The initial request makes me think these were cherry-picked, rather than selected from a Retail source. That bodes particularly poorly for AXP; looks like they should not be legal for sale.
  • 0 Hide
    Anonymous , October 6, 2010 12:45 PM
    when it comes to temperature intake and outake, "less is better" is total BS. Temperature is a unit of density not a unit of energy. less is not necessarly better.
  • 1 Hide
    jomofro39 , October 6, 2010 1:00 PM
    Oh man, I must have gotten a helluva deal when I got my Corsair 650TX for 70 bucks then. Nice review.
  • 1 Hide
    altoidman85 , October 6, 2010 1:18 PM
    My company supplied our custom built computers to a local hospital for several years. We had a span while we used Antec cases where every one of their 350W power supplies that came bundled with the case failed just like the one in the video. Sparks, bright flashes and smoke. Ultimately it lost us the contract with the hospital for the computers. Personally I will never buy or recommend an Antec power supply or product to anyone. Even after dealing directly with the company and proving a design flaw with the power supply the refused to do anything to fix the issues for us. Because of that roughly 100 power supplies were replaced at my companies expense. Now I use thermaltake 430W power supplies and while they are not the most efficient I have never had a single failure with these. It would have been nice to see how they stack up against the power supplies used in this article tho.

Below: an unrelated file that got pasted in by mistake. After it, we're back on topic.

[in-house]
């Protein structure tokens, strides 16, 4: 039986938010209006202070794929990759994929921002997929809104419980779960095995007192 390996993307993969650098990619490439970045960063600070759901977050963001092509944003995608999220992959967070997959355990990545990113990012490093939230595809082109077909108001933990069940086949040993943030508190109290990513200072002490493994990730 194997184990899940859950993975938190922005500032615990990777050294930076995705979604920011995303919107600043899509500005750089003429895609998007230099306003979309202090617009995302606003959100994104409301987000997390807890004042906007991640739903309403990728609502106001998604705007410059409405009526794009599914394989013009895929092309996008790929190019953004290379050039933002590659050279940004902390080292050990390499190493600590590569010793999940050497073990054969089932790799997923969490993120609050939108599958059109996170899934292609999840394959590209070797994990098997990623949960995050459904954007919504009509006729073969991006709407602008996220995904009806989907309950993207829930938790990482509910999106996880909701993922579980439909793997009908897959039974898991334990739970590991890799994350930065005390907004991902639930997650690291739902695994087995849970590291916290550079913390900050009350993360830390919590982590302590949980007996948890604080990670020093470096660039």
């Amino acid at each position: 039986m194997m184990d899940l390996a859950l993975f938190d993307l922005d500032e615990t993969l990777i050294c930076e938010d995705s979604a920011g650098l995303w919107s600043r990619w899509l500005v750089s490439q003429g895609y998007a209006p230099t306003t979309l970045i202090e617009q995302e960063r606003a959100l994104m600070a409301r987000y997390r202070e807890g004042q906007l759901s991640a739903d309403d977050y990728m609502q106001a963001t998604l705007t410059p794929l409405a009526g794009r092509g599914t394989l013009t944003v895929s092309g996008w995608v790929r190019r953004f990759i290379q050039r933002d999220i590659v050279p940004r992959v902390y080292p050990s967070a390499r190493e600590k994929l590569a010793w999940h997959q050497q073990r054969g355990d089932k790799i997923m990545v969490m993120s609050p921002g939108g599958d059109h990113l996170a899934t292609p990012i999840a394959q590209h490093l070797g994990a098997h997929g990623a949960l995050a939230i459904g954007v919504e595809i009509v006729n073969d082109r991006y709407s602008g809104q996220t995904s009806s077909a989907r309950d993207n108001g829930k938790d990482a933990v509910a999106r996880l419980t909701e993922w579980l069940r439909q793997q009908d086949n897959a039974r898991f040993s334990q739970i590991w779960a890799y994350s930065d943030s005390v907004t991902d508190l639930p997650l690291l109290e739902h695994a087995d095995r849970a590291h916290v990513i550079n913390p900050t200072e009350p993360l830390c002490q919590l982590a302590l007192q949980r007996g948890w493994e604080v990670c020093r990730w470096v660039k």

• 3 Hide
    Arguggi , October 6, 2010 1:25 PM
    Why no noise comparison? Some PSU I've tried sounded like a jet fighter under load, i guess it isn't these PSU case, but anyway an idea of the SPL they produce would have been nice.
  • 1 Hide
    cknobman , October 6, 2010 1:36 PM
    The antec earthwatts is an unbelievable power supply at an unreached price point. I picked mine up on the egg for only $29.99 after rebate!!!!
  • 0 Hide
    tipoo , October 6, 2010 1:37 PM
    Still too big, IMHO. A mainstream user generally would not use more than 250 watts, these are more for low-mid end gamers or high performance users.
  • 0 Hide
    tipoo , October 6, 2010 1:41 PM
    tipooStill too big, IMHO. A mainstream user generally would not use more than 250 watts, these are more for low-mid end gamers or high performance users.


    If you doubt this, try using a kill-a-watt meter or equivalent. Most mainstream PC's idle lower than 100, and max lower than 250.
  • 2 Hide
    tom thumb , October 6, 2010 1:45 PM
    If you're in the sub-500W range and you want something silent, just grab a passive PSU.